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Screening of Native and Exotic Tree Species in Chile for Element Absorption from Dairy Slurry

  • Jaime G. CuevasEmail author
  • Madelaine Quiroz
Research Article

Abstract

We studied the effect of fertigation with cattle slurry on native and exotic arboreal tree species in Chile. The objectives were to identify the most promising species for buffer strips to mitigate the stream pollution in dairy facilities, to determine where most nutrients accumulate (leaves, stems, or roots), and to test whether the native species are or are not a better biofilter than the exotic ones. We hypothesized that the individuals that were fertilized would have a higher nutrient concentration, nutrient accumulation, and growth than those non-fertilized. N and K concentrations were similar in fertilized trees and in the controls, while the P, Ca, Mg, and Na concentrations were higher in the control than those in the fertilized trees. Most species responded positively to fertilization on a dry matter basis. Luma apiculata, Drimys winteri, and Blepharocalyx cruckshanksii responded to fertilization showing a greater height and diameter growth. Generally, nutrients accumulated in leaves. Overall, the exotic Eucalyptus nitens was the species that accumulated more nutrients given its large growth rate. The native species that more commonly stood out in this study were D. winteri, Nothofagus dombeyi, and L. apiculata. In general, a minor proportion of the applied slurry was absorbed by trees, and we recommend the use of trees in biofilters as a complement to crop and pasture absorption.

Keywords

Andisol Dairy slurry Nutrient sinks Plant nutrition Trees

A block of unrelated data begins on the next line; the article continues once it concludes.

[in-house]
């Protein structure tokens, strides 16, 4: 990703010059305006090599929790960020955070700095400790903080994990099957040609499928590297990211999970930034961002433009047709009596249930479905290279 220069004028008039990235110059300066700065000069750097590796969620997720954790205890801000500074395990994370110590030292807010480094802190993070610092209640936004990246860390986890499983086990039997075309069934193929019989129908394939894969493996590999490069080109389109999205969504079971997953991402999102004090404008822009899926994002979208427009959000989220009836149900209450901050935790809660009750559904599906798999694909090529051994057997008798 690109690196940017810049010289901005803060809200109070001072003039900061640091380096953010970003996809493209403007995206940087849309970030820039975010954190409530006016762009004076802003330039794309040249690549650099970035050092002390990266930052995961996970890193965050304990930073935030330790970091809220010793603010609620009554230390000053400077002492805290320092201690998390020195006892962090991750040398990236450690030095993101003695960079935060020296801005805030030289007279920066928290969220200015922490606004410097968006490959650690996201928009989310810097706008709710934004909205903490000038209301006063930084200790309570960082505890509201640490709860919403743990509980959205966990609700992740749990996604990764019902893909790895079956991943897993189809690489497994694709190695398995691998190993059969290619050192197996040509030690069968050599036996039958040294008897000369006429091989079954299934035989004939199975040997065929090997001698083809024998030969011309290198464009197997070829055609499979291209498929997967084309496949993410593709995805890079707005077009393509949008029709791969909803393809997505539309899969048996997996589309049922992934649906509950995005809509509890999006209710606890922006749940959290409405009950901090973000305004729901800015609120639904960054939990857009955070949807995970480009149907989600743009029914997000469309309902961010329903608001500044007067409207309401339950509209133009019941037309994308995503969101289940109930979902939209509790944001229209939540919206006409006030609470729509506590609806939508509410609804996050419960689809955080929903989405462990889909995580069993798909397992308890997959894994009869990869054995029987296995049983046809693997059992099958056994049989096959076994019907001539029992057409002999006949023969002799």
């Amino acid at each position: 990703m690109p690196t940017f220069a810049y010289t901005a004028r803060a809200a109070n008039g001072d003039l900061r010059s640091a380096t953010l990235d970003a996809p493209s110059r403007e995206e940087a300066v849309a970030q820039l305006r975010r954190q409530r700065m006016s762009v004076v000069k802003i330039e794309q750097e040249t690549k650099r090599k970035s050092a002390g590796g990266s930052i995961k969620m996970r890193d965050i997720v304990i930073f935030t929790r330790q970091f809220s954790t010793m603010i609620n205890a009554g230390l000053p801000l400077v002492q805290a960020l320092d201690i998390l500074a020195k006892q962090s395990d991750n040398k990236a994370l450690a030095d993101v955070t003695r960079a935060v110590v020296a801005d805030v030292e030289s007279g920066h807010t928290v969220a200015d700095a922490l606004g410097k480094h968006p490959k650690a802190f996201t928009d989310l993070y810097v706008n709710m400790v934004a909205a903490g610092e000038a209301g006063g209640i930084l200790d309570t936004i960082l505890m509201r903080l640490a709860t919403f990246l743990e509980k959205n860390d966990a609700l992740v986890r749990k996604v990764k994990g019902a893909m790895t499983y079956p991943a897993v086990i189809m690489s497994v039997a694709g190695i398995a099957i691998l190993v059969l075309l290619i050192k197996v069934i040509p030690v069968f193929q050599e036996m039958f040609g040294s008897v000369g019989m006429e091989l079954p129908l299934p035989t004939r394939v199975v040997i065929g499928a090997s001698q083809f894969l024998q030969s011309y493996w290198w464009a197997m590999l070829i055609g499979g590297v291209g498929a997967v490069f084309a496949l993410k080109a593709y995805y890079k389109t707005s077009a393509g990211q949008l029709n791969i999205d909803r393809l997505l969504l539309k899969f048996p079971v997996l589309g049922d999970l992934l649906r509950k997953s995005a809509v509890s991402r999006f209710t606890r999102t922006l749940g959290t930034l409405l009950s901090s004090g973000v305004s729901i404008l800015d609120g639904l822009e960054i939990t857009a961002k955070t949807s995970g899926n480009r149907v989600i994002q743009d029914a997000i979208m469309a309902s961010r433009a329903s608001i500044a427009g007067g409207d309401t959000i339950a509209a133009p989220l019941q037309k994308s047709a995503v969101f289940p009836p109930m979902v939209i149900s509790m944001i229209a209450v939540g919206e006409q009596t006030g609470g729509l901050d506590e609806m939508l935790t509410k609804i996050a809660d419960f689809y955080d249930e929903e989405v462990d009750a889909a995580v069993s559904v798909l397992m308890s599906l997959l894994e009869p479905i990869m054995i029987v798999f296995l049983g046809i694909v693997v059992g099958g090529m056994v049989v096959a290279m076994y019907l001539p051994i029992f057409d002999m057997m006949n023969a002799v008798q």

Notes

Acknowledgements

We especially thank Prof. Juan E. Schlatter for providing many useful orientations for the development of this paper. We also thank the Santa Rosa Experimental Station staff for their help, especially the administrators Rodrigo Barriga and Carlos Villagra. Logistic support was provided by César Leiva, César Lemus, and Jenny Huertas. Mr. Leonardo Alarcón is acknowledged for taking the soil samples, as well as Mr. Carlo Guggiana who designed an Excel® macro used for statistical tests. Miss Yasmín Bolados helped with some analyses. The Garden Unit of the Universidad Austral de Chile also contributed with grass maintenance. Finally, we would also like to acknowledge the valuable comments made by three anonymous reviewers.

Funding Information

Funding was provided by the Fondecyt grant 1110156.

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Copyright information

© Sociedad Chilena de la Ciencia del Suelo 2019

Authors and Affiliations

  1. 1.Centro de Estudios Avanzados en Zonas Áridas (CEAZA)La SerenaChile
  2. 2.Centro de Investigación en Suelos Volcánicos (CISVo)Universidad Austral de ChileValdiviaChile
  3. 3.Departamento de Gestión AgrariaUniversidad de Santiago de ChileSantiagoChile

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